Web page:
“The daily commute will be a lot less in vogue or prevalent in the coming years – people will be remote working. In terms of getting about, the East-West Rail [scheme], the driverless train metro, new ‘greenways’ that are pedestrian cycleways going in and out of Cambridge and guided busways are vital to get people out of the private car.”

Cambridge’s thriving economy has not only put housing and transport under pressure – employment space is also being squeezed. A report in 2018 by the Cambridgeshire and Peterborough Independent Economic Review found that the region’s GVA could double from £22bn to £40bn in the next 25 years.

If you go back and look at the Welsh mining communities, the glue in those areas was the work.

According to Savills, take-up of office and lab space in 2019 totalled 785,000 sq ft, with a vacancy rate of 7.1% in the city.

Rob Sadler, head of office, business space, at Savills’ Cambridge office, says: “There is a shortage of commercial space in the city at the moment. Some of the proposals for the fringe sites [of the city] are looking at commercial space. We have a shortage of a full suite of uses including standard R&D and office-type space.

“A lot of the dirty commercial or industrial such as mechanics’ garages are being squeezed out. Standalone employment sites are being built on for commercial or office, driving some businesses out of the city.”

The two councils are also keen to develop different types of employment spaces that will allow the many spin-off businesses from the university to flourish.

“In the past, if you wanted space for commercial development you’d colour it blue and call it employment land, but we have to think differently,” says Kelly. “We have Microsoft and Apple in grade-A space. That’s clearly unaffordable for a small start-up, but new businesses have said to us that their biggest challenge is that the pace of growth happens very rapidly, so they often need space quickly.“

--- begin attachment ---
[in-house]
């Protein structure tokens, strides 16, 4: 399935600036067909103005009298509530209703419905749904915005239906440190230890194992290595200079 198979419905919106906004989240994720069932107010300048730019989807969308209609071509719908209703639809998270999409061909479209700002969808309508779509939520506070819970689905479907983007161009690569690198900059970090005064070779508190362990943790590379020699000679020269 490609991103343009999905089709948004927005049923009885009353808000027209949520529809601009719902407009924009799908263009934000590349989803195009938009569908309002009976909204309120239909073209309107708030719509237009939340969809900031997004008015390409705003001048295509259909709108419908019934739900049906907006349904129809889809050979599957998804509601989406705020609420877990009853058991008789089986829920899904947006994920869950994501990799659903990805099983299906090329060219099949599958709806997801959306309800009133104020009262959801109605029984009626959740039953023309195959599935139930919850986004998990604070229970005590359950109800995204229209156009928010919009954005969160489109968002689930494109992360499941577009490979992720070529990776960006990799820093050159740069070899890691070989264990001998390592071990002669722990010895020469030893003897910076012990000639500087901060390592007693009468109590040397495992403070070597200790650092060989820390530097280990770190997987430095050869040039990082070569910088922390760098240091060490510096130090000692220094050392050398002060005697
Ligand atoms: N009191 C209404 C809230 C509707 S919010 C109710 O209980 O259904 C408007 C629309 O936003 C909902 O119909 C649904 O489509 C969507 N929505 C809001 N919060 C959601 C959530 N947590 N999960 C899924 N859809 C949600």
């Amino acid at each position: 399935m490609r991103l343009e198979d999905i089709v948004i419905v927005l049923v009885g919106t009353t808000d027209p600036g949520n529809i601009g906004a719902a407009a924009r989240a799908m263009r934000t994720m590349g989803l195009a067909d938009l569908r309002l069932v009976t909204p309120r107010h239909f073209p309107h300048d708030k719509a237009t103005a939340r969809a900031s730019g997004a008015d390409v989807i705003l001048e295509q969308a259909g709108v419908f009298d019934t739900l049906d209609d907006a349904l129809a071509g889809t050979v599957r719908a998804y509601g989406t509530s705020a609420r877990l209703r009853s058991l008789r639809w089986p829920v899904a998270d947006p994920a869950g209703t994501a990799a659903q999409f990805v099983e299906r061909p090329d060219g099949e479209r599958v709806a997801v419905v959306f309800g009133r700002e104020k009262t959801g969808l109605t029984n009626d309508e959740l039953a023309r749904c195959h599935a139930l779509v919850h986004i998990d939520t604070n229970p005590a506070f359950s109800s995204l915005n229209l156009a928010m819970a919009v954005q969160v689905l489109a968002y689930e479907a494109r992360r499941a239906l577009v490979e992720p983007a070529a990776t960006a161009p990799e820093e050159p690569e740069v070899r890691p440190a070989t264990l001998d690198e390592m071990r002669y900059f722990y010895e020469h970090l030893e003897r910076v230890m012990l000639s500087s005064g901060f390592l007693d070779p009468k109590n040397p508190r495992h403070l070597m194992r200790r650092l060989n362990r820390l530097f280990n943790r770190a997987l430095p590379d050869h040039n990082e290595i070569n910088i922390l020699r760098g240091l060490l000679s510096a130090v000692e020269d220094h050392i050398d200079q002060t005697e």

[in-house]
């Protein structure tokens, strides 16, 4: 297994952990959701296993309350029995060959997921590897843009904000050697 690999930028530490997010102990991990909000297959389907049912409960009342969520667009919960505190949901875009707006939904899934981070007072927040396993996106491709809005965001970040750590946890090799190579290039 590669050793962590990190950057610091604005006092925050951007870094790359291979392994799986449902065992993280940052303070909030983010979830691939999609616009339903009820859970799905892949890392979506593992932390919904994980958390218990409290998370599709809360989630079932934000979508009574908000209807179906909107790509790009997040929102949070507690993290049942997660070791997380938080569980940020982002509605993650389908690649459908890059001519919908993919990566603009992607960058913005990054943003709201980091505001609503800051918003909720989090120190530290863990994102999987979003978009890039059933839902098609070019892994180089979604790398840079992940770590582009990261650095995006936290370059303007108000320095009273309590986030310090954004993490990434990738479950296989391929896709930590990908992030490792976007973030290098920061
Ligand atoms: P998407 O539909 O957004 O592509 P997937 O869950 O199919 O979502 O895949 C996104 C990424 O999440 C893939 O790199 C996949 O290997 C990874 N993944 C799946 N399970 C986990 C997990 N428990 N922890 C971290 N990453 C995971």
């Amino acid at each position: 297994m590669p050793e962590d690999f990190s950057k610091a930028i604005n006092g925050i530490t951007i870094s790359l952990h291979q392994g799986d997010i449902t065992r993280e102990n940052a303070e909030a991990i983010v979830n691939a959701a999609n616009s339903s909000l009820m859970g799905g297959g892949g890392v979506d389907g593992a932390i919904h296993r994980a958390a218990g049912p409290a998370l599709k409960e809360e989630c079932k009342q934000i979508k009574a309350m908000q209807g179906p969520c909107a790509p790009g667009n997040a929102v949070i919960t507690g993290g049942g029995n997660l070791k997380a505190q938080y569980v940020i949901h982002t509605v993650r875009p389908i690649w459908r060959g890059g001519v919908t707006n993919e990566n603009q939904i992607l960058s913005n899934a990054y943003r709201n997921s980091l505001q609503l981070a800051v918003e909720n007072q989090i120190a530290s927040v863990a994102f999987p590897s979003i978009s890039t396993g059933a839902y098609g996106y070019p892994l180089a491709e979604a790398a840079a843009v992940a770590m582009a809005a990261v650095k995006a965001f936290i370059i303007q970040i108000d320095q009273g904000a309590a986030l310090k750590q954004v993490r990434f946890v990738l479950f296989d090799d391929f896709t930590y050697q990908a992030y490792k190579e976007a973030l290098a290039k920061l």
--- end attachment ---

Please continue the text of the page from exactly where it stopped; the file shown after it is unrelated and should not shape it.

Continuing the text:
‘Curated economy’

“What you really need to try and do is curate the entire economy, not just the higher-rate high-spec office options that can dominate [new developments] but the mid-tech –

metal-bashing and repairs – the roles the population at large can participate in and need. We don’t want a monoculture science park, but [then] find people have to drive miles to get an MOT.”

One local example that Kelly expects to be encouraged in the new local plan is the Wellcome Genome Campus. A major extension of the campus is planned. This includes 1.6m sq ft of flexible employment space, covering classes B1, B2 and B8, 1,500 homes, a nursery, a conference facility, bars and leisure space. The plans also include sustainable drainage, biodiversity enhancements, cycle parking and highway improvements.

The Wellcome plans were submitted in 2018 and are out for consultation.

“I don’t want to call it [the Genome Campus] a garden village, but what Wellcome is trying to do is replicate what the US provides with cutting-edge places for science, such as Stanford [University], which has accommodation, workplace and living built in,” says Kelly. “It’s about providing an authentic living and work proposition to attract talent.

“If you go back and look at the Welsh mining communities, the glue in those areas was the work, not the houses. There’s a lot of significant thinking going on about the sense of place. How do you build a community that will resonate with a global community who don’t want to drop £50,000 into a home when they may be rung up by Stanford [for a work offer] any day?

“That’s the challenge we’re throwing down to the traditionally conservative and unimaginative development community.”

And he hopes the new local plan will allow developers to step up to that challenge.